Keeping Guernsey Legends vibrantly alive

Guernsey Legends by Jane Mosse & Frances Lemmon, Blue Ormer Publishing


Jane Mosse and Frances Lemmon

Screen Shot 2018-03-09 at 14.53.39The stories in the gorgeously-produced Guernsey Legends by Jane Mosse and Frances Lemmon are not remote reconstructions from some antique past. One story, about an enormous spectre of a nanny goat, played a real part in my own island childhood. Le Coin de la Biche was a stone’s throw away from my family home on La Rue des Grons. My grandfather always accelerated past this corner at night. Although we used to laugh nervously about La Biche as we sped past, by night a fiery-eyed giant nanny goat leaping out of the hedges certainly seemed possible.

The book’s introduction also mentions Jane Mosse and Frances Lemmon’s debt to the peerless Marie De Garis, the author of Folklore of Guernsey (1975).  But the text of Guernsey Legends, contains stories collected by Sir Edgar McCullough and Edith Carey, which were first published in 1903. These stories are then responded to in poetry, by Jane Mosse, and visually, by Frances Lemmon.

It is a huge relief to see we are in such safe hands. Writer Jane Mosse is well known on Guernsey not just as a fine poet, but for championing Guernsey literature, and the memory of G.B. Edwards and The Book of Ebenezer Le Page, the best book written about the island. In this collection Jane Mosse’s poems are typically playful, engaging and full of a folkloric darkness. The effect is often that we are reading rediscovered poems, and Jane Mosse’s conscious use of  anachronisms is particularly effective and sympathetic in rooting themselves into the soil of the original stories.

The Cuckoo is one of these examples, where the poem is almost like reading an old Guernsey spell.

The Cuckoo

When you hear the cuckoo call
Sew you then your wedding shawl.

Count the months before you wed
Head thee to thy marriage bed.

Wedding ring already worn?
Count the years to your first-born.

When you’re agèd list her cry,
Count the years before you die.

This poem about finding a witch caught up in thorns works its magic in the same way.

The Witch in the Hedge

at the silken skirt.
Fine tatters
fluttered in the furze,
as the juice of the sloes
leached into her bodice
staining the fragile lace of her shawl.

When old Nicolette
espied the gentlewoman
ensnared by blackthorn,
bleeding midst the brambles
her gentle hands reached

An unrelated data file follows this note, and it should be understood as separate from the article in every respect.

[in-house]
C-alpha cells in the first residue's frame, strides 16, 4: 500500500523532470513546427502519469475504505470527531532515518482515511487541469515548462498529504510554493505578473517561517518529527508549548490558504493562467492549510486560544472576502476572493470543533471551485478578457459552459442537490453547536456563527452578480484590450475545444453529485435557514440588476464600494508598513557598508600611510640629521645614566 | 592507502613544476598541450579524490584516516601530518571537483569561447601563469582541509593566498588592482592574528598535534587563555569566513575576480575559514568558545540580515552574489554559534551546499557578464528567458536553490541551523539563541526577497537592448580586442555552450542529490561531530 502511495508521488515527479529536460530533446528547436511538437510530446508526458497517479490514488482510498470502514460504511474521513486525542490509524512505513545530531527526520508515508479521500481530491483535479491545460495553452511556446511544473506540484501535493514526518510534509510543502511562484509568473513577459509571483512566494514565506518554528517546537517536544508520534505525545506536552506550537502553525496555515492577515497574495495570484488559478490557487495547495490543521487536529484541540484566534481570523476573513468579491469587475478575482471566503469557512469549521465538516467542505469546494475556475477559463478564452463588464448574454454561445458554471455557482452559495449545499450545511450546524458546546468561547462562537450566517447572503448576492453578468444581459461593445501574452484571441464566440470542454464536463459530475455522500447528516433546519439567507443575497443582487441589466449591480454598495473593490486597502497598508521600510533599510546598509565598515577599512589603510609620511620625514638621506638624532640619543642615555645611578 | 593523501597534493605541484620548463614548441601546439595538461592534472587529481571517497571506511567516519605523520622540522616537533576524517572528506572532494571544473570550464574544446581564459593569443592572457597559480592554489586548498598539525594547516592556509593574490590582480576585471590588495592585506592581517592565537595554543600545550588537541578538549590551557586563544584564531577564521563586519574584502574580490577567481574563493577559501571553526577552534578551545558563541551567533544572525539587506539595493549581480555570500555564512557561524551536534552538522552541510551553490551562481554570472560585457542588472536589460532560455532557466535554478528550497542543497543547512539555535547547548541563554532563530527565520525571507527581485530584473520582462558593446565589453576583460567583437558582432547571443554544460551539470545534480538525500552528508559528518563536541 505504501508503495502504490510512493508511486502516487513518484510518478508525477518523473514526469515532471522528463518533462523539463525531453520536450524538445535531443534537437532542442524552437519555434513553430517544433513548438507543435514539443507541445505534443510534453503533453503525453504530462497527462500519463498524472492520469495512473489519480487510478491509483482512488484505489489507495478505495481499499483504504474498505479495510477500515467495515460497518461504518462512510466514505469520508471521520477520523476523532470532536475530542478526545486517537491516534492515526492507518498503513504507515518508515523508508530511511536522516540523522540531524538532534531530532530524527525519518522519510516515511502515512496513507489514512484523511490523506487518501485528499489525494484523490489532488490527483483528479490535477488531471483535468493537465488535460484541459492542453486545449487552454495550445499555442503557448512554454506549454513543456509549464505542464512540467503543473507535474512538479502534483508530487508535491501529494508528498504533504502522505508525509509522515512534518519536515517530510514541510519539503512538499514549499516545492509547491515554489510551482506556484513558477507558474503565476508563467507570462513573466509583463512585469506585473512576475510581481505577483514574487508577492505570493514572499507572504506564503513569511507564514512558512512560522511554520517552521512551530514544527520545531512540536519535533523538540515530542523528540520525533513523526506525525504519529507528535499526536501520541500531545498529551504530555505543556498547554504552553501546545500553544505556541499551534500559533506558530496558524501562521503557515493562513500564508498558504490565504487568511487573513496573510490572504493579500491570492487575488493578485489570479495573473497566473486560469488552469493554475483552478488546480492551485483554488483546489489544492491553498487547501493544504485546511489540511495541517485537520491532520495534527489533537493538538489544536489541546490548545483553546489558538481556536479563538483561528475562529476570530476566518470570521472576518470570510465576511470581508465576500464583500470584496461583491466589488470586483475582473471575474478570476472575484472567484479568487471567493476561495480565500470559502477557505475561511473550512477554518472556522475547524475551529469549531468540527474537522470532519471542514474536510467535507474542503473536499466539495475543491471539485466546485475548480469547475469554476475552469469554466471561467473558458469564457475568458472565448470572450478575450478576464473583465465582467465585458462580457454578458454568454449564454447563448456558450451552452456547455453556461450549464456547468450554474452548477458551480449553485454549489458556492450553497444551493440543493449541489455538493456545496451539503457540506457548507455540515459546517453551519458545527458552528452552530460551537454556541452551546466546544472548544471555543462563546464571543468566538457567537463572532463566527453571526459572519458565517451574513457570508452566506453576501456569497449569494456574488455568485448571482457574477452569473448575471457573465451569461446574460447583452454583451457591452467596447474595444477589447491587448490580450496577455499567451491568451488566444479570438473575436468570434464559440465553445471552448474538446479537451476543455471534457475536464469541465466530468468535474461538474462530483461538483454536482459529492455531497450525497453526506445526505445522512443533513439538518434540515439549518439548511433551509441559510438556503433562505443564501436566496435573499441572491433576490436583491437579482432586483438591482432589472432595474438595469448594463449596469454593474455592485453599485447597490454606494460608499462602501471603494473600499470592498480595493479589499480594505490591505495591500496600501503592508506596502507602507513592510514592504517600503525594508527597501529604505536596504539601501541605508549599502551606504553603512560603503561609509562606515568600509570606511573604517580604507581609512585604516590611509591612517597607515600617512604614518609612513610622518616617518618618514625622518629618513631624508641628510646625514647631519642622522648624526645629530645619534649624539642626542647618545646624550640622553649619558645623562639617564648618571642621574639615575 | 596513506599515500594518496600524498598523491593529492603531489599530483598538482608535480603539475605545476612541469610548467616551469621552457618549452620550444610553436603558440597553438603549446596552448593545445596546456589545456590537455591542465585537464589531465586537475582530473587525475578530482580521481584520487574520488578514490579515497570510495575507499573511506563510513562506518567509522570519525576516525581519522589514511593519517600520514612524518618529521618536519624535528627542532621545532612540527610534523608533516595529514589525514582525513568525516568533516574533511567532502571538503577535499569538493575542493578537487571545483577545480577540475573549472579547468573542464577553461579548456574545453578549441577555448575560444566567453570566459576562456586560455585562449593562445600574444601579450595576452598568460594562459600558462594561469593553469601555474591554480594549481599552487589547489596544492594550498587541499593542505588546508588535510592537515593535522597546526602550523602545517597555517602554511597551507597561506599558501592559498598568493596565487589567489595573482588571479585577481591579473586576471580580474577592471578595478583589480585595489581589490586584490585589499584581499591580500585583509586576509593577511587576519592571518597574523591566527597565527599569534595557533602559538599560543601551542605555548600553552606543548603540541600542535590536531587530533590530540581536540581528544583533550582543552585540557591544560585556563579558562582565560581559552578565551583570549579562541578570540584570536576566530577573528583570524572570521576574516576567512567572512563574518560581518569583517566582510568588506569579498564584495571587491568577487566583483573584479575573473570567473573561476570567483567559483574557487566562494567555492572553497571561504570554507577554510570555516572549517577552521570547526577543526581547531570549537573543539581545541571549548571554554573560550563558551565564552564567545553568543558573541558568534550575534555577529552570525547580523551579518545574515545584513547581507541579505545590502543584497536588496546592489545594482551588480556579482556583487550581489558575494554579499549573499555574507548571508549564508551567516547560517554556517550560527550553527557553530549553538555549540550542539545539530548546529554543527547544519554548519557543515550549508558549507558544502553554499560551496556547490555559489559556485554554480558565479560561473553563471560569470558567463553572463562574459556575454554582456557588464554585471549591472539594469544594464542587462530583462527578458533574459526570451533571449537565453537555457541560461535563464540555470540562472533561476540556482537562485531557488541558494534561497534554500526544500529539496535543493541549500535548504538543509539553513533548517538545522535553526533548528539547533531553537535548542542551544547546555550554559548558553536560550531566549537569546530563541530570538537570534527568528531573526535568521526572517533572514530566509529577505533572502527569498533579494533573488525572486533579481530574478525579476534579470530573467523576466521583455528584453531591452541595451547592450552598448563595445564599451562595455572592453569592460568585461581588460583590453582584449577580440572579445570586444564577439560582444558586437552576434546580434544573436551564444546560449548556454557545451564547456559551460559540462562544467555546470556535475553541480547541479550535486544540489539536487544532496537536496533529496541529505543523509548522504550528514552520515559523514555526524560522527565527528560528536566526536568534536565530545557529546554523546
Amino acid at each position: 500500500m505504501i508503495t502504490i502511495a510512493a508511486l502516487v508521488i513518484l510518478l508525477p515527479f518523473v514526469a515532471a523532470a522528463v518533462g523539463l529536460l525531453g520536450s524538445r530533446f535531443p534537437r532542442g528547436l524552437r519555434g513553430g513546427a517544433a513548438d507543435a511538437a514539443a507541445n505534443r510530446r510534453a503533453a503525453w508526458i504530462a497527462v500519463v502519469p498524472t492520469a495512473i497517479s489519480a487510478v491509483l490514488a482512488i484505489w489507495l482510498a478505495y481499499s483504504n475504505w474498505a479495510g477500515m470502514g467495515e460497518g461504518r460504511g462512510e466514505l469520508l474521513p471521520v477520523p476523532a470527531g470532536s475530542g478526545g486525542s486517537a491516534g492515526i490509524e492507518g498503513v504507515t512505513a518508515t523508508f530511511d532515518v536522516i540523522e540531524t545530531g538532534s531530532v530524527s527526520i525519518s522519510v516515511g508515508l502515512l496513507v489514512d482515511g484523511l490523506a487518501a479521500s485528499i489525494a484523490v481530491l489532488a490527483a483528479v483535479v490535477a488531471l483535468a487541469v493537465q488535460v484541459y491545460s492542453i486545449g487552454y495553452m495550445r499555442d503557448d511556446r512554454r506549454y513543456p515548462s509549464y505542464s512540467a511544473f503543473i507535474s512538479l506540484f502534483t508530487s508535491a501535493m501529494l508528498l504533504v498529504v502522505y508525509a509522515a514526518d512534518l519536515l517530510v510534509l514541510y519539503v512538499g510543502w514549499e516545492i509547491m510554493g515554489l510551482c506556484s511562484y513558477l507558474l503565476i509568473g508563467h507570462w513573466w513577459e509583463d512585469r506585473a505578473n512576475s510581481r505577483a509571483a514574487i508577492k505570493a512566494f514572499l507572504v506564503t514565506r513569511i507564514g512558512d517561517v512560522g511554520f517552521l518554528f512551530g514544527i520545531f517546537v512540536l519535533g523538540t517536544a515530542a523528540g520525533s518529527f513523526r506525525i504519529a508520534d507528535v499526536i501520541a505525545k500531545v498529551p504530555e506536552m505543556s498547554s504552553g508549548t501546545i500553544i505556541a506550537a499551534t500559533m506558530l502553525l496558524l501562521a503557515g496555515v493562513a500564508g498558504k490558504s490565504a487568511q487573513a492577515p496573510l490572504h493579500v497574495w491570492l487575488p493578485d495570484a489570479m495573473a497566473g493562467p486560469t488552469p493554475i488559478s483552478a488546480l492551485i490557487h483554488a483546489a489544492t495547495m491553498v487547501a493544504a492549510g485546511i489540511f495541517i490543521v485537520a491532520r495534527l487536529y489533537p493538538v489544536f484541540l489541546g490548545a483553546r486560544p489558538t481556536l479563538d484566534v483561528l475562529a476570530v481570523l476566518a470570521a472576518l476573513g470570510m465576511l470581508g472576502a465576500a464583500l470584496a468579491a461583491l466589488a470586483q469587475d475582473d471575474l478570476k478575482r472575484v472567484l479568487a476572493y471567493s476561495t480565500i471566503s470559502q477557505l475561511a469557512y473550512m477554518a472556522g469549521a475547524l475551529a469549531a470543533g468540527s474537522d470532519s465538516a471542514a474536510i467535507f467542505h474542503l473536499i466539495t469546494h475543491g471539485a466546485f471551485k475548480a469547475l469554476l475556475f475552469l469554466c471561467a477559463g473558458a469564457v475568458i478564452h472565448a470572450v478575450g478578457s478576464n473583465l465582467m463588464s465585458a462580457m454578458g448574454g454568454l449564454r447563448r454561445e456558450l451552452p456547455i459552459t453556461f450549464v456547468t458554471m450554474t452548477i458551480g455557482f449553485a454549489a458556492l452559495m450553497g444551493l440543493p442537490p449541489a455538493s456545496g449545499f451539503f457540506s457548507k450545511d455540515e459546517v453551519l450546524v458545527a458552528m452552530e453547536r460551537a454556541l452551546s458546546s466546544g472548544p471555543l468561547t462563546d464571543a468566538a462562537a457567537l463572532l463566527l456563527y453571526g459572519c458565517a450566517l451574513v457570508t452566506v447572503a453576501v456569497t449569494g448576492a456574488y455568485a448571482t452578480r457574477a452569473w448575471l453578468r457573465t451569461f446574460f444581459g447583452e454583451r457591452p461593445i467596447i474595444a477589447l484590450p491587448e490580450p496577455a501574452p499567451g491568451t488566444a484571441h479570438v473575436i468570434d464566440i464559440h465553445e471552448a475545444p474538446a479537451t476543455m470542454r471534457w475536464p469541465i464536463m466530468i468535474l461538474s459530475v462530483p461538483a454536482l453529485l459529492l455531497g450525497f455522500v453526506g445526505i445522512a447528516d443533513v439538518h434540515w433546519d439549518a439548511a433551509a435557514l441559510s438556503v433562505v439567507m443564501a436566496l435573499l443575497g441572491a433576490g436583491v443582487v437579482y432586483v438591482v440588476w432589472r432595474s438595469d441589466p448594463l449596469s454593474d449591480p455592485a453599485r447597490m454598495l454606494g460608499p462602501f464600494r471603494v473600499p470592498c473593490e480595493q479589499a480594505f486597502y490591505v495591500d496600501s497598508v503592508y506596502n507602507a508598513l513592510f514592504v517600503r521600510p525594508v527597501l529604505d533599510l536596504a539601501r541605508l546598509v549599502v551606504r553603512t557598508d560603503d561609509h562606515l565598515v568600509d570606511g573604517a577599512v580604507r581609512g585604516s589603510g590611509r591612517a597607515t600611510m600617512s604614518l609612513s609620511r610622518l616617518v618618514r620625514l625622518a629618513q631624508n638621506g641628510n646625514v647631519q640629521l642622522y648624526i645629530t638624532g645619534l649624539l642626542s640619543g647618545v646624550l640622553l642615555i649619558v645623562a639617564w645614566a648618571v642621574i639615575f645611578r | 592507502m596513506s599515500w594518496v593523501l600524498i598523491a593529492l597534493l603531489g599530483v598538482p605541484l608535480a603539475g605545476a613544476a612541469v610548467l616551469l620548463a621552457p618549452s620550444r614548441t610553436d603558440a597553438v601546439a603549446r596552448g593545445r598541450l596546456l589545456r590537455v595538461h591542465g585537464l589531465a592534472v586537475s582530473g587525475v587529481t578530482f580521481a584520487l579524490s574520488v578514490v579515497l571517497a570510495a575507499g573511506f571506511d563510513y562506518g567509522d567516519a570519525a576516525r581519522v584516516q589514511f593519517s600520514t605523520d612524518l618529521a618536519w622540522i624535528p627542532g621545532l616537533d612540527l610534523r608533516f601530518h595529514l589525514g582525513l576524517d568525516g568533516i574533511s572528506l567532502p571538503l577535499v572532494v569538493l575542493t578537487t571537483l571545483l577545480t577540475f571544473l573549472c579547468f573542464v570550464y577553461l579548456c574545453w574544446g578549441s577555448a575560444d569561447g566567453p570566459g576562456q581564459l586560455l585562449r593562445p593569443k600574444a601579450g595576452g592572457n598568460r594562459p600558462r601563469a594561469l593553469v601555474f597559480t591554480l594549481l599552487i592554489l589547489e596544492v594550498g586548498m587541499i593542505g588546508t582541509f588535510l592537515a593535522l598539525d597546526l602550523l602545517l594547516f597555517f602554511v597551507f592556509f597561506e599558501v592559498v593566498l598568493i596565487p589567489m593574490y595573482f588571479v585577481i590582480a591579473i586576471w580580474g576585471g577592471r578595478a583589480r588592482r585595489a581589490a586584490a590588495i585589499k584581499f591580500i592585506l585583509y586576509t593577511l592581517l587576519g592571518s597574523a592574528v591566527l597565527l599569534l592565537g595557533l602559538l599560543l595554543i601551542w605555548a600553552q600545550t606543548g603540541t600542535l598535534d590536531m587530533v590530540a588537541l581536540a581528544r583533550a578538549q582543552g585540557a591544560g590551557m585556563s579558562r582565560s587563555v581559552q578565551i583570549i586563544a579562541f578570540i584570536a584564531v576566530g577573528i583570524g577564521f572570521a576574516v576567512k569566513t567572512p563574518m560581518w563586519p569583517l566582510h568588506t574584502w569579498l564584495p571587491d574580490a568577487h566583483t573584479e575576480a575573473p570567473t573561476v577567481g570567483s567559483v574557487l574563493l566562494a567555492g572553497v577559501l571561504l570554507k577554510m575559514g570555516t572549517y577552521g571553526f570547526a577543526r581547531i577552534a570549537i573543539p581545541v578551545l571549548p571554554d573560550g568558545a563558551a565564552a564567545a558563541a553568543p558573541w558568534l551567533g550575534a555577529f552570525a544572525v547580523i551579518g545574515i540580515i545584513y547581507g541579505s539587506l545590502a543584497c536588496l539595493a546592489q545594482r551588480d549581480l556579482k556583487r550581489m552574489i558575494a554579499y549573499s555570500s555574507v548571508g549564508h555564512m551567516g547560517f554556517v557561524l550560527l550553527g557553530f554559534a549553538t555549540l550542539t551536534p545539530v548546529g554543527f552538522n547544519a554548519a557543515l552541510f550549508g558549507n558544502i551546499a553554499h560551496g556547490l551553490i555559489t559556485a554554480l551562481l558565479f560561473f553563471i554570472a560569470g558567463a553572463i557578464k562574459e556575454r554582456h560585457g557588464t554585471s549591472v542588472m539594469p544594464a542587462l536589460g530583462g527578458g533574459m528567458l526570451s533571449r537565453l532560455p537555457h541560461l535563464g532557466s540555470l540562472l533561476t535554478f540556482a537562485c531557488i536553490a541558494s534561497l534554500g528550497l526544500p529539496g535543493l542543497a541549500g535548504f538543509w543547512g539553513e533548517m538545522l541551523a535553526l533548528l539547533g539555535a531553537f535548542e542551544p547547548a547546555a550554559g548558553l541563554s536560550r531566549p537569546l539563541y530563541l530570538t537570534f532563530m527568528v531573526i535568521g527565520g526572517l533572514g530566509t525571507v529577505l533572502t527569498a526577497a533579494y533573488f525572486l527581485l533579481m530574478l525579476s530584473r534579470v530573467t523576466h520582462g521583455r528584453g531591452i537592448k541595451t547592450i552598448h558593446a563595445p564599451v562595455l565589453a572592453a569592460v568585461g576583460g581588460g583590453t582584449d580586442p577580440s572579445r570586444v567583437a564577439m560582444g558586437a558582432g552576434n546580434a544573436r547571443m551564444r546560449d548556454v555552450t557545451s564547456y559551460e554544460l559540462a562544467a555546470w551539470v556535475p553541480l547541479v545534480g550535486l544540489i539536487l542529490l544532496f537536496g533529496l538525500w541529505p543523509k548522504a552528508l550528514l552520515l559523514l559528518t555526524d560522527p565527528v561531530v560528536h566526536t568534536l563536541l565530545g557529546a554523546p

to pluck
barbed spines
from grazed flesh.

Pride wounded,
raven scoop askew,
the hag
out her warning.

‘Hold though thy tongue
speak to no one
lest a single word
of this tale be heard.’

Frances Lemmon is the pre-eminent painter on Guernsey, who unfailingly manages to get to the symbolic heart of the island, with striking compositions that somehow mythologise features of the island. Her style is deceptively simple, employing planes of vibrant colour, and simplified depictions of people and animals. The book is worth its price alone for having collected Lemmon’s stunning and mysterious pictures.

Guernsey Legends is divided into five sections: animals, fairies, magic, rocks and stones, and festivals, and the subject matter is incredibly rich. We learn about an invasion of murderous fairies from the west, drunken (and untrustworthy) Jerseymen who tried to steal Guernsey by hitching a rope to it to, to shape-changing witches and shape-changing rocks and all manner of other matters.

This is a beautiful book. The original stories wonderfully enhanced by Jane Mosse and Frances Lemmon who have gone about teasing out new approaches to the legends with consummate skill. In their hands Guernsey Legends are vibrantly alive, and bring authentic Guernsey folklore to a new generation of readers. This is another timely and excellent publication from Blue Ormer.

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Between beauty and terror

Thus the blue hour comes by Tess Jolly, Indigo Dreams Publishing 

I love Tess Jolly’s poems, and I posted my look at her first collection Touchpapers here. Her latest, Thus the blue hour comes  from Indigo Pamphlets confirmed the promise of her first pamphlet with what is, in my view, a beautifully coherent and even stronger collection.

I saw the collection before it went to print, and was asked for a quote for the back cover. I still stand by what I said then, which was:  The mysterious, almost unnerving, quality of Tess Jolly’s poetry carries a cold fire into recesses of the imagination — and when we dare look with her, we glimpse treasures gleaming in the dark. For, as I noted with her first collection, Tess Jolly’s poetry contains magic. In her poems you will find yourself stumbling into wonder. Frequently too, you’ll encounter a mood of genuine gothic creepiness, where objects are supercharged with a magnetic significance.